Fake Olive Oil? Fake Fish? Fraud Has Reached into What We Eat

Fraud stamp

 (DGIwire) — Interpol recently confiscated more than 1,200 tons of counterfeit food and 430,000 liters of counterfeit beverages across Europe. Ninety-six people were arrested. But wait: fake food? How could this be?

In fact, food—like much else in today’s global economy—is not always what it’s cracked up to be. As an example, specialty products such as olive oil, with strict guidelines for their ingredients, are expensive to make; below-grade knockoffs are manufactured at greatly reduced cost. These counterfeiting enterprises reward highly organized criminal entities with millions of dollars in profit. And there are serious health risks associated with widespread food substitution, or more aptly, “food fraud.”

Cut to Japan, where Nissha Printing Co., Ltd., a powerhouse company with a half billion dollars in sales, is using an advanced plant-DNA-based technology in a remarkable project to protect the brands of highly valued fish. A new label printing system uses “DNA ink,” derived from plant DNA, to mark and authenticate labels on the fish, which previously have been widely counterfeited.

Marketed as CustomerQ, Nissha uses DNA-infused ink to secure the fresh fish supply chain for the Oita Fisheries Cooperative. Its catch is weighed and measured at a central distribution center, and assigned its own unique product label that certifies the origin, expiration and the shipment information. All this identifying information is encoded in a tiny DNA mark that is trackable and traceable to a unique product. At any point the data carried by the mark may be forensically verified by Applied DNA Sciences’ labs just as surely as a crime lab uses DNA to identify people.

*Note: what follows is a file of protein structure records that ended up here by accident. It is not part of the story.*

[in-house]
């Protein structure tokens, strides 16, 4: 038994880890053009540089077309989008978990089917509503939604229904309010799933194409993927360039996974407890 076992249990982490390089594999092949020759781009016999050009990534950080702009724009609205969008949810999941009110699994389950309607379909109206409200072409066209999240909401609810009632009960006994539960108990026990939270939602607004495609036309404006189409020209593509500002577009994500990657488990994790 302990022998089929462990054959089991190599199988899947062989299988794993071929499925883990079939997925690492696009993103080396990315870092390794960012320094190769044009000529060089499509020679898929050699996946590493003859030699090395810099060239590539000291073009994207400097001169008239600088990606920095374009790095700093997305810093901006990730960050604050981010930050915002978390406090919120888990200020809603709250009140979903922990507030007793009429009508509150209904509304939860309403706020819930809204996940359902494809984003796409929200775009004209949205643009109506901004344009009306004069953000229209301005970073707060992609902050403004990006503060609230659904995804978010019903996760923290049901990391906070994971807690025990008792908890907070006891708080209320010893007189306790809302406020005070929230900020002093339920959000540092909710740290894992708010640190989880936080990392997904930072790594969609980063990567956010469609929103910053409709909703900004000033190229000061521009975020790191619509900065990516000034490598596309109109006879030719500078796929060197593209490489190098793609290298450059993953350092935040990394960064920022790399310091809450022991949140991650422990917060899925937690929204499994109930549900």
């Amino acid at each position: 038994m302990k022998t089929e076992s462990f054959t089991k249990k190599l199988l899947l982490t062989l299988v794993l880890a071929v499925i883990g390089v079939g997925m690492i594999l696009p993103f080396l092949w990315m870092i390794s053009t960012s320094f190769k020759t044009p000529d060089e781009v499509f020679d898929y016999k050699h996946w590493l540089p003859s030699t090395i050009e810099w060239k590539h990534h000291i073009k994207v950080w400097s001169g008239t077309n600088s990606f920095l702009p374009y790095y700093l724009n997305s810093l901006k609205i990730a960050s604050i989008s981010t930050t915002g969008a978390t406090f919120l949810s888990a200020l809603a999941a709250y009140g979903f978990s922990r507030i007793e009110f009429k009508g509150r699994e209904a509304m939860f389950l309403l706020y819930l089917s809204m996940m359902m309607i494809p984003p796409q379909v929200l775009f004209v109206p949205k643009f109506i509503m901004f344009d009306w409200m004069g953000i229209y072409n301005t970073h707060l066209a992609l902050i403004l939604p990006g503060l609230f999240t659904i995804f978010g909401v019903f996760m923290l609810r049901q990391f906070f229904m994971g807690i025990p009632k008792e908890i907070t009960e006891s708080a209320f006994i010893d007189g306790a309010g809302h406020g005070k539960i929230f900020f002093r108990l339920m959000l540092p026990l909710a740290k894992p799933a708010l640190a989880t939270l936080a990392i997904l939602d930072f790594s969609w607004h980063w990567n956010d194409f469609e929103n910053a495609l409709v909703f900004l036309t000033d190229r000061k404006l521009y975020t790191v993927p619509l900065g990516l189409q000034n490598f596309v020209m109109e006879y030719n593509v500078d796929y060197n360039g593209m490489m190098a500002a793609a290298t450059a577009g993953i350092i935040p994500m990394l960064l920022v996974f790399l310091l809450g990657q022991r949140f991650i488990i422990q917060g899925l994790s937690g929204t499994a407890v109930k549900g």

In Japan, which consumes more seafood per capita than any other country in the world—three ounces daily on average—the ability to trace the origin of fish is critically important to the economy and to public health and safety. Think of the Fukushima nuclear disaster.

Food source tracking can also protect the supply chains of organically grown foods, fair-labor practice foods and sustainable-farming foods.

And while the food supply chains worldwide are now incredibly complex, the DNA solution is elegantly simple. In essence, an identifying, covert mark travels everywhere with the food itself.

Only a tiny amount of SigNature® DNA—Applied DNA Sciences’ main branded ingredient—is necessary to mark items since, in its natural form, DNA is the most dense information carrier on earth; DNA’s encoding capacity is roughly equal to the memory power of 100 billion DVDs per gram.

Based in Stony Brook, NY, Applied DNA Sciences has developed a array of anti-counterfeit solutions used in industries including cash-in-transit, homeland security, textiles and apparel, identity cards and other secure documents, law enforcement, pharmaceuticals, wine and luxury consumer goods.

Dr. James A. Hayward, President and CEO of Applied DNA Sciences, commented, “Corruption and fakery in the food supply chains is as pernicious as, say, counterfeit pharmaceuticals. Both endanger not just people’s livelihoods—bad enough—but people’s lives.”

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